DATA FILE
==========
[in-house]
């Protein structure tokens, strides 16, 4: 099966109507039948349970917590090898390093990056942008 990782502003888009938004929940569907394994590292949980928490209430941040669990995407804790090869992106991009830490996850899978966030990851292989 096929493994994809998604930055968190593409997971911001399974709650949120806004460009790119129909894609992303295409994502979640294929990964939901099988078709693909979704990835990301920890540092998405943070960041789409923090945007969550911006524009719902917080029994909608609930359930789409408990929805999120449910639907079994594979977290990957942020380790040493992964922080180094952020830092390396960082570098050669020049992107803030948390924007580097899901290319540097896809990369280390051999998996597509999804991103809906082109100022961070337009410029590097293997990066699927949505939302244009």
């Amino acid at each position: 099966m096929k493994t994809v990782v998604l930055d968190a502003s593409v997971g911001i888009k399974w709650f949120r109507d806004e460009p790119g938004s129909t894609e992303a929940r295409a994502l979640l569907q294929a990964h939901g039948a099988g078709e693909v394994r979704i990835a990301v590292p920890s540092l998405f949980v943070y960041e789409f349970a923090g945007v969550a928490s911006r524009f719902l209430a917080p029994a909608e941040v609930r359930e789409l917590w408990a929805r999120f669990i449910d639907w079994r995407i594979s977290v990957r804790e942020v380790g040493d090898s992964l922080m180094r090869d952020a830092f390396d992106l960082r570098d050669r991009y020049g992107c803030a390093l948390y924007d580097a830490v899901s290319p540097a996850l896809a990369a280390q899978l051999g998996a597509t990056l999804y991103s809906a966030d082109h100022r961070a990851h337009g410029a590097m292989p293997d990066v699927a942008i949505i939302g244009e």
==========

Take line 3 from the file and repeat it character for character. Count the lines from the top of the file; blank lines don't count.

């Amino acid at each position: 099966m096929k493994t994809v990782v998604l930055d968190a502003s593409v997971g911001i888009k399974w709650f949120r109507d806004e460009p790119g938004s129909t894609e992303a929940r295409a994502l979640l569907q294929a990964h939901g039948a099988g078709e693909v394994r979704i990835a990301v590292p920890s540092l998405f949980v943070y960041e789409f349970a923090g945007v969550a928490s911006r524009f719902l209430a917080p029994a909608e941040v609930r359930e789409l917590w408990a929805r999120f669990i449910d639907w079994r995407i594979s977290v990957r804790e942020v380790g040493d090898s992964l922080m180094r090869d952020a830092f390396d992106l960082r570098d050669r991009y020049g992107c803030a390093l948390y924007d580097a830490v899901s290319p540097a996850l896809a990369a280390q899978l051999g998996a597509t990056l999804y991103s809906a966030d082109h100022r961070a990851h337009g410029a590097m292989p293997d990066v699927a942008i949505i939302g244009e």